The Islamic Republic of Iran has as its ideal human felicity throughout human society, and considers the attainment of independence, freedom, and rule of justice and truth to be the right of all people of the world. Accordingly, while scrupulously refraining from all forms of interference in the internal affairs of other nations, it supports the just struggles of the mustad'afun against the mustakbirun in every corner of the globe.

The government of the Islamic Republic of Iran may grant political asylum to those who seek it unless they are regarded as traitors and saboteurs according to the laws of Iran.

News & Media

Islamic Republic News Agency(IRNA): 

State-run online news agency.



State-run television network broadcast in English. Based in Tehran with several foreign bureaus, 

Tehran Times:


Supreme Leader Ayatollah Ali Khamenei's website:

 Office of the president's website:

 Permanent Mission of the Islamic Republic of Iran to the United Nations:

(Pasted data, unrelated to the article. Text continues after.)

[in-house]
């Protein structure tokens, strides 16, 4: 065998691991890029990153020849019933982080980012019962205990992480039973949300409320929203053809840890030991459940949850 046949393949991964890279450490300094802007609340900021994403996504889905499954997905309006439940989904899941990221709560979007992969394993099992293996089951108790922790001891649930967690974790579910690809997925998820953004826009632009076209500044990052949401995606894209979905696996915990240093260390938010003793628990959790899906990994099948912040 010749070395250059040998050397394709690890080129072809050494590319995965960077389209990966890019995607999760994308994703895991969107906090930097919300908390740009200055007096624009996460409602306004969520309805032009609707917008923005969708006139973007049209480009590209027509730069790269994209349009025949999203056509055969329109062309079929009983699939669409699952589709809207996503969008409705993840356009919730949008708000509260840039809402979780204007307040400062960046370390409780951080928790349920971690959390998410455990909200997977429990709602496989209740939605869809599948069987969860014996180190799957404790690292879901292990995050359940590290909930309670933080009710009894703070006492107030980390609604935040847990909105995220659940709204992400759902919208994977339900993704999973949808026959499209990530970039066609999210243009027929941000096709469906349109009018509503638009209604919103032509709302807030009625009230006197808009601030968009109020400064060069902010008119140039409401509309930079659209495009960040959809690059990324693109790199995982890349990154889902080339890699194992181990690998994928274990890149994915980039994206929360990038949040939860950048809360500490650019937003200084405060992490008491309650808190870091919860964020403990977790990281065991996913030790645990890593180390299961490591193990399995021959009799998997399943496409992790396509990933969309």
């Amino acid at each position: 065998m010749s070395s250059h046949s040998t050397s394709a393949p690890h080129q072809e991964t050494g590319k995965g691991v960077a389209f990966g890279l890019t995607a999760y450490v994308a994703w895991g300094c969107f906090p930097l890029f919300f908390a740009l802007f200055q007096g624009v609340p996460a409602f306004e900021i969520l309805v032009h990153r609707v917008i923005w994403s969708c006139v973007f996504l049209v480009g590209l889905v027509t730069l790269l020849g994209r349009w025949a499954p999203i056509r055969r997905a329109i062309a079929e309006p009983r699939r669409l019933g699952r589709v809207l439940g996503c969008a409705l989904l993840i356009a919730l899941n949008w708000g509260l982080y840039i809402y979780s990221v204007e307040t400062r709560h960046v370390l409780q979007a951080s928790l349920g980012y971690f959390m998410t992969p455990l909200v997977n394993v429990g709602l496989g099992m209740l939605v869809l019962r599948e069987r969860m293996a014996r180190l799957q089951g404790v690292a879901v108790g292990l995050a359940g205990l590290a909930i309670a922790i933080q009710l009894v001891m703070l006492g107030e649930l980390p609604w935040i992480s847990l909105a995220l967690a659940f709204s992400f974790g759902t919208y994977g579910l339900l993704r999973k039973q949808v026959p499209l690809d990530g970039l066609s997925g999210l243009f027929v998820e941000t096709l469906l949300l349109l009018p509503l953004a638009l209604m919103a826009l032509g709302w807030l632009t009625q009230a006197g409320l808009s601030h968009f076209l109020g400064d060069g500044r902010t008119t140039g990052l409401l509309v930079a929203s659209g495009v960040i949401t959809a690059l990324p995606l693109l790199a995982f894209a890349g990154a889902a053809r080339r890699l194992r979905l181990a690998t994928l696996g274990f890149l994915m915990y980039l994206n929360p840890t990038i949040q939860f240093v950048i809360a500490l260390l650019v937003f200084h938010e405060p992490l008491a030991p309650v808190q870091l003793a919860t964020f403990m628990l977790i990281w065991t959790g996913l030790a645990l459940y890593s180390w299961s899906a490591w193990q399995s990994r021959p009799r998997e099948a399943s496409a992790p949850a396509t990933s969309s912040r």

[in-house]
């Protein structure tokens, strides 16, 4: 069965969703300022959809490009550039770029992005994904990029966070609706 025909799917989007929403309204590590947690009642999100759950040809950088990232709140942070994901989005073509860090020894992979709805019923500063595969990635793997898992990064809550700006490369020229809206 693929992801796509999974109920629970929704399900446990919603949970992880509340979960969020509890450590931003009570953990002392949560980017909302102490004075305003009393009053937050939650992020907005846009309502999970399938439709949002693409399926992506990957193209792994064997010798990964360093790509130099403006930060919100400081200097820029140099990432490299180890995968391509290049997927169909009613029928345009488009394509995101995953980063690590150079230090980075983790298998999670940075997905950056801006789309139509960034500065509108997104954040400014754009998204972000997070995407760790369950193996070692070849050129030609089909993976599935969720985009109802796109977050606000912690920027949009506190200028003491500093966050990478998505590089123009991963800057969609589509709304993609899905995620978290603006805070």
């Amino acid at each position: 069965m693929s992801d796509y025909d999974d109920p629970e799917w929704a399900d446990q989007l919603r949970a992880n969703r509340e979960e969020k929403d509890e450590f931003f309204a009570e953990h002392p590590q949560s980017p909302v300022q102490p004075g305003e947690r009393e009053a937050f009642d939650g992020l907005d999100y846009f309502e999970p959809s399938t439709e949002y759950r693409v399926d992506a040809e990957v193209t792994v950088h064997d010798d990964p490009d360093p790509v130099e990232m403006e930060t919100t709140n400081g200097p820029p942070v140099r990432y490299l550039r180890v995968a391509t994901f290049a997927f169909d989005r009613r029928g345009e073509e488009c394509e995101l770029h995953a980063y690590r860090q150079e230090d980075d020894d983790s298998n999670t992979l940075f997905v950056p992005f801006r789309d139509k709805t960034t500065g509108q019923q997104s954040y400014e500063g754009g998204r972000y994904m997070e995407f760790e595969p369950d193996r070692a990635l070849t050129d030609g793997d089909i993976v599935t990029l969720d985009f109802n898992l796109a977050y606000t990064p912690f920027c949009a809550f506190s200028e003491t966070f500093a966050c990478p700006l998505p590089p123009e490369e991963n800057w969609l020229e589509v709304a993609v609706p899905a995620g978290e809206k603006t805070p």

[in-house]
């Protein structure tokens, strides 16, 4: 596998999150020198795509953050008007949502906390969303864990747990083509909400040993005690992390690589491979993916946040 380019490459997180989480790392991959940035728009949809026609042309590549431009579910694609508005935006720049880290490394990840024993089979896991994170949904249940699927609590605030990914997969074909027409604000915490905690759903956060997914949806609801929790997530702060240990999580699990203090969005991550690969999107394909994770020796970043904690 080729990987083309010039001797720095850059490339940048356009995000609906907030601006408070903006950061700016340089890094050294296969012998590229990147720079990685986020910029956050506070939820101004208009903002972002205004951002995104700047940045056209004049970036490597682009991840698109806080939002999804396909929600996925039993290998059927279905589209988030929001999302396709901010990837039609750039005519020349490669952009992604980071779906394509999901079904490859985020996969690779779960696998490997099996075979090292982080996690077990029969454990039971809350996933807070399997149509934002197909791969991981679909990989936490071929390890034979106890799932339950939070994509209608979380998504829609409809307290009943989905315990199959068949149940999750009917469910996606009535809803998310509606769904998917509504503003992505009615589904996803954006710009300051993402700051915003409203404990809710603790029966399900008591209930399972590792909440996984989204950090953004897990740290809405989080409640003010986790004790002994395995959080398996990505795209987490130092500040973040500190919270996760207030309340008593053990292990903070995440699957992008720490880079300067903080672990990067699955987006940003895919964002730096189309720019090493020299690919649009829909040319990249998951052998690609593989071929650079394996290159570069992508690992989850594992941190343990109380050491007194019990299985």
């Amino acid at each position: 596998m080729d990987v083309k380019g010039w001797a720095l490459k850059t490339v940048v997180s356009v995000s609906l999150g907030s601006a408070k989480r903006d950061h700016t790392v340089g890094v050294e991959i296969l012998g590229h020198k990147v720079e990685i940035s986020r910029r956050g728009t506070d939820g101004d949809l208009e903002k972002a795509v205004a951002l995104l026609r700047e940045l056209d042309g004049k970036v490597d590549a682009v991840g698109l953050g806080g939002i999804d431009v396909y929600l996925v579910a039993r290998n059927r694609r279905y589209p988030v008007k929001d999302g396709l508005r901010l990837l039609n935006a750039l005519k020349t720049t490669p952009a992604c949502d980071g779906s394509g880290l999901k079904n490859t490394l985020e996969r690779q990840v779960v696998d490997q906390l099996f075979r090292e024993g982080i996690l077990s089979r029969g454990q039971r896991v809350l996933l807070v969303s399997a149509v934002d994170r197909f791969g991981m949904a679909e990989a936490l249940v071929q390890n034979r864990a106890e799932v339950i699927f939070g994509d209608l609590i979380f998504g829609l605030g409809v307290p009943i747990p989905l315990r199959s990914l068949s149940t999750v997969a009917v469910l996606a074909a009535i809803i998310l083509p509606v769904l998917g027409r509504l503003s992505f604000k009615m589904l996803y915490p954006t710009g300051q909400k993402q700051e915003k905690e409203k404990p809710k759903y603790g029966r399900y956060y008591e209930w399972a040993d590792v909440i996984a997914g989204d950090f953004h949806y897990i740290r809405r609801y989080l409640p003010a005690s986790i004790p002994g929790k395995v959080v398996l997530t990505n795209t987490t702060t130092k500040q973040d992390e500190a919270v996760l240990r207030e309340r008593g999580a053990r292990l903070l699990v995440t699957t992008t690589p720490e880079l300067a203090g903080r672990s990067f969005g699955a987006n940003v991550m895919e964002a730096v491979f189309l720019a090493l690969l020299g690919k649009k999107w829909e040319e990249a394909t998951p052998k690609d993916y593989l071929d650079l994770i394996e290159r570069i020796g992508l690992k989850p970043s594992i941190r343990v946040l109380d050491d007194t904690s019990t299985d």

Iranian Parliament's website: 

Ministry of Foreign Affairs:

Ministry of Culture and Islamic guidness :http:

Chamber of Commerce ,  Industries and Minies :

Ministry of Science, Research and Technology:

Ministry of Finance and Economic Affairs :

Central Bank of Iran (CBI);

Cultural Heritage, Handicrafts & Tourism Organization (English)



At a glance

To be updated soon ...

Public Holidays

Holidays & National Days

March 20: The Nationalization of the Oil Industry
March 21: Eid-e Nowrooz (New Year's Day)
April 1: Islamic Republic Day
April 2: Nature Day (13 th day after The New Year, Culmination of the Nowrooz festivities)
June4:Death of Imam Khomeini(1989)
June 5: Revolt of June 5, 1963
February 11: Victory of the Islamic Revolution Holidays according to the Lunar Calendar (varying dates):
Tasu'a and Ashura of Imam Hussein
Arba'een of Imam Hussein Death of Prophet Muhammad (PBUH) and
Martyrdom of Imam Hassan Mojtaba Martyrdom of Imam Reza Birth of  Prophet Muhammad (PBUH) and Imam Jafar Sadegh Martyrdom of Fatima, Daughter of Prophet Muhammad (PBUH)& Wife of Imam Ali Birth of Imam Ali Mission Receiving of Prophet Muhammad (PBUH) Birth of Imam Mahdi Martyrdom of Imam Ali Eid-ul Fitr (End of Ramadan) Martyrdom of Imam Jafar Sadegh Eid ul-Adha (Sacrifice)